The New Federalism: Tonic For World Growth
Compare the rapid growth of China with the sputtering economy in Russia, and a lesson leaps out: Don't try democracy before you get growth. Gorbachev, pundits are saying, never should have called for glasnost before perestroika. Instead, he should have pushed hard to restructure the economy, then allowed more openness. (Never mind that that wasn't politically feasible.) China's communist rulers, the experts say, were more astute about fostering development: Focus on incentives for industry, bribe the population into submission with rising incomes, and democracy be damned.
That's a popular analysis of the difference between the Chinese and the Russian experiences, but it's the wrong one. What really made the difference in China was decentralization and the stirrings of a primitive form of federalism, and what could yet pull Russia out of its economic morass is a similar strategy of federalism. Best of all, federalism and democracy aren't mutually exclusive. In fact, they have a long history of coexisting in both Britain and the U.S.--and producing fabulously strong economic growth.
Around the world, federalism is a hot topic these days. From the North American Free Trade Agreement to a unified Europe, plans abound for countries to federate with each other to strengthen trade and economic ties. Within countries, too, federalist fever is catching: Italy's Lombard League is pushing a federalist platform, and advocates of a revival of federalism in the U.S. are becoming more vocal.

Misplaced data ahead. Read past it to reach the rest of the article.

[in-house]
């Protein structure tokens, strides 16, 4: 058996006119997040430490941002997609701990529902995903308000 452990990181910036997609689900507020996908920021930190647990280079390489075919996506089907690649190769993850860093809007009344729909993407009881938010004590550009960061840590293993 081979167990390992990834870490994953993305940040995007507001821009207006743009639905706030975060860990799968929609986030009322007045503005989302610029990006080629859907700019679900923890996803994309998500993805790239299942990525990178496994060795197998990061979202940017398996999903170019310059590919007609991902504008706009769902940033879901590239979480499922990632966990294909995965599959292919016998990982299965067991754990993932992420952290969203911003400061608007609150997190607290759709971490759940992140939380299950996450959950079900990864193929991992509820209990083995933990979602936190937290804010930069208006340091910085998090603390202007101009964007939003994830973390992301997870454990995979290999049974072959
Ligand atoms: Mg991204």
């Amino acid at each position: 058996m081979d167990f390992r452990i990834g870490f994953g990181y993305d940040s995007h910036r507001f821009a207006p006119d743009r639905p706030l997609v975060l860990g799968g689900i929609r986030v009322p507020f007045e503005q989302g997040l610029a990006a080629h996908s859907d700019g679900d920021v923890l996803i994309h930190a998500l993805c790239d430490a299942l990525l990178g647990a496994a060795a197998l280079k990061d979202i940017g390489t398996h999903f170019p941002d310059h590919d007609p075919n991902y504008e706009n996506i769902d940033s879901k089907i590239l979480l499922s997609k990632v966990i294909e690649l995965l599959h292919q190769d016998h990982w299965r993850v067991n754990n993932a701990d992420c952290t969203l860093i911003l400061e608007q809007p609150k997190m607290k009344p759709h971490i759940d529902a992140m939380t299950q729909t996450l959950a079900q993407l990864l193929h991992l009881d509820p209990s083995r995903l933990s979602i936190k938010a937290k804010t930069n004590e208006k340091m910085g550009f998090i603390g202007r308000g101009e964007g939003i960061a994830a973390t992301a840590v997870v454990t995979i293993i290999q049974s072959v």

In today's world, the notion has a special appeal: What better way to balance the interests of different regions and groups, and at the same time bring them together for the common good? Of course, federalism is not a panacea. Unless the center dictates otherwise, it may allow strong regions to become stronger and poor ones poorer. And important social goals usually must be mandated by the center, as was the case with civil rights in the U.S. But federalism, at least as envisioned by Alexander Hamilton and James Madison, was a powerful curb on unwieldy big government and, especially, on the inimical rule of tyrants. Achieving that end is as worthy an objective today as it was two centuries ago.
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